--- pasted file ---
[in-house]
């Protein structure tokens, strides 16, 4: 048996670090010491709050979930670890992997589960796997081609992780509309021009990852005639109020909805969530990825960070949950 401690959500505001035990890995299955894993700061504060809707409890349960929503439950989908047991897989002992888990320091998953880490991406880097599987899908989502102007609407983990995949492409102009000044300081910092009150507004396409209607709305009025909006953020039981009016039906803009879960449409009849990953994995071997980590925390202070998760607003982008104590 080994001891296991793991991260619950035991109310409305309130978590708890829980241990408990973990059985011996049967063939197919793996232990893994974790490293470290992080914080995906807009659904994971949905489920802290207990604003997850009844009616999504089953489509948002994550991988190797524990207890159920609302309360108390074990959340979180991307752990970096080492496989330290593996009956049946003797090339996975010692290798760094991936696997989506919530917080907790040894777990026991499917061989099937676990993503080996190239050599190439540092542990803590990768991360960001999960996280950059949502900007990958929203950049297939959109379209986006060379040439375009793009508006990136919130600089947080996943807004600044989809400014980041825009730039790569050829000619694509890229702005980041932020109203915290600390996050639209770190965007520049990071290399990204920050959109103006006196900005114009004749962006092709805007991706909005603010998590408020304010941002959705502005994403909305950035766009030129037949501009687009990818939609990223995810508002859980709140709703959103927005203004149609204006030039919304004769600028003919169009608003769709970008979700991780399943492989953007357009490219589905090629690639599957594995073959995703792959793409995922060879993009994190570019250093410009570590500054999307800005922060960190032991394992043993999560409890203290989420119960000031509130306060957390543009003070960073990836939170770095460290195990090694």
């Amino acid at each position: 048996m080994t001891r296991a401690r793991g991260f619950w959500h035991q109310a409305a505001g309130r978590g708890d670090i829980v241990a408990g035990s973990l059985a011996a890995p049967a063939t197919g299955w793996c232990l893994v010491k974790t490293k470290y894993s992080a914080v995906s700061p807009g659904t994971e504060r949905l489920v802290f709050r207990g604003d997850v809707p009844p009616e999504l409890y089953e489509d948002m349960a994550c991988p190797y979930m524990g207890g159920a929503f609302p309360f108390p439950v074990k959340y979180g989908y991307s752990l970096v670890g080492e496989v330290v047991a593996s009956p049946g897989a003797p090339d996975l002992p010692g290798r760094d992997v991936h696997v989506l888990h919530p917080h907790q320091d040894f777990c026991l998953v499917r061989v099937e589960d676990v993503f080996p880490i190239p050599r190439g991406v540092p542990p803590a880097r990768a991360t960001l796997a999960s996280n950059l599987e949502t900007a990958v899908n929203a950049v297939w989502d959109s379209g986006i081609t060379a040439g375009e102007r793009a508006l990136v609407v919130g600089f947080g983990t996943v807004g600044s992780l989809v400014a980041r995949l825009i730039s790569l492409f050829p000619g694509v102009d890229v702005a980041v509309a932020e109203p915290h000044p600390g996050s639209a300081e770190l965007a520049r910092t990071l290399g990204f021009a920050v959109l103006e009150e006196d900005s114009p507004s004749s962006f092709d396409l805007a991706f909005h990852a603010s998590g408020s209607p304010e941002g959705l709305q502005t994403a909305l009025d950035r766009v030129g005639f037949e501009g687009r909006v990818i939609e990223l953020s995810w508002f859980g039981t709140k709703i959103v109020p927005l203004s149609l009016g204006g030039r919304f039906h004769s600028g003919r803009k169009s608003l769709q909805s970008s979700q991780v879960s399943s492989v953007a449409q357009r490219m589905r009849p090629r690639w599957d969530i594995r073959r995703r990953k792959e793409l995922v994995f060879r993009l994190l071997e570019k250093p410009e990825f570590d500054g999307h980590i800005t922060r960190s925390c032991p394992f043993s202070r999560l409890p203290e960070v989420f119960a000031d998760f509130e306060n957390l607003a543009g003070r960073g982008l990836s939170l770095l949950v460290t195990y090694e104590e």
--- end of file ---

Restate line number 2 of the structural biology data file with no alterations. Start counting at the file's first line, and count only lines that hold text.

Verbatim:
């Protein structure tokens, strides 16, 4: 048996670090010491709050979930670890992997589960796997081609992780509309021009990852005639109020909805969530990825960070949950 401690959500505001035990890995299955894993700061504060809707409890349960929503439950989908047991897989002992888990320091998953880490991406880097599987899908989502102007609407983990995949492409102009000044300081910092009150507004396409209607709305009025909006953020039981009016039906803009879960449409009849990953994995071997980590925390202070998760607003982008104590 080994001891296991793991991260619950035991109310409305309130978590708890829980241990408990973990059985011996049967063939197919793996232990893994974790490293470290992080914080995906807009659904994971949905489920802290207990604003997850009844009616999504089953489509948002994550991988190797524990207890159920609302309360108390074990959340979180991307752990970096080492496989330290593996009956049946003797090339996975010692290798760094991936696997989506919530917080907790040894777990026991499917061989099937676990993503080996190239050599190439540092542990803590990768991360960001999960996280950059949502900007990958929203950049297939959109379209986006060379040439375009793009508006990136919130600089947080996943807004600044989809400014980041825009730039790569050829000619694509890229702005980041932020109203915290600390996050639209770190965007520049990071290399990204920050959109103006006196900005114009004749962006092709805007991706909005603010998590408020304010941002959705502005994403909305950035766009030129037949501009687009990818939609990223995810508002859980709140709703959103927005203004149609204006030039919304004769600028003919169009608003769709970008979700991780399943492989953007357009490219589905090629690639599957594995073959995703792959793409995922060879993009994190570019250093410009570590500054999307800005922060960190032991394992043993999560409890203290989420119960000031509130306060957390543009003070960073990836939170770095460290195990090694």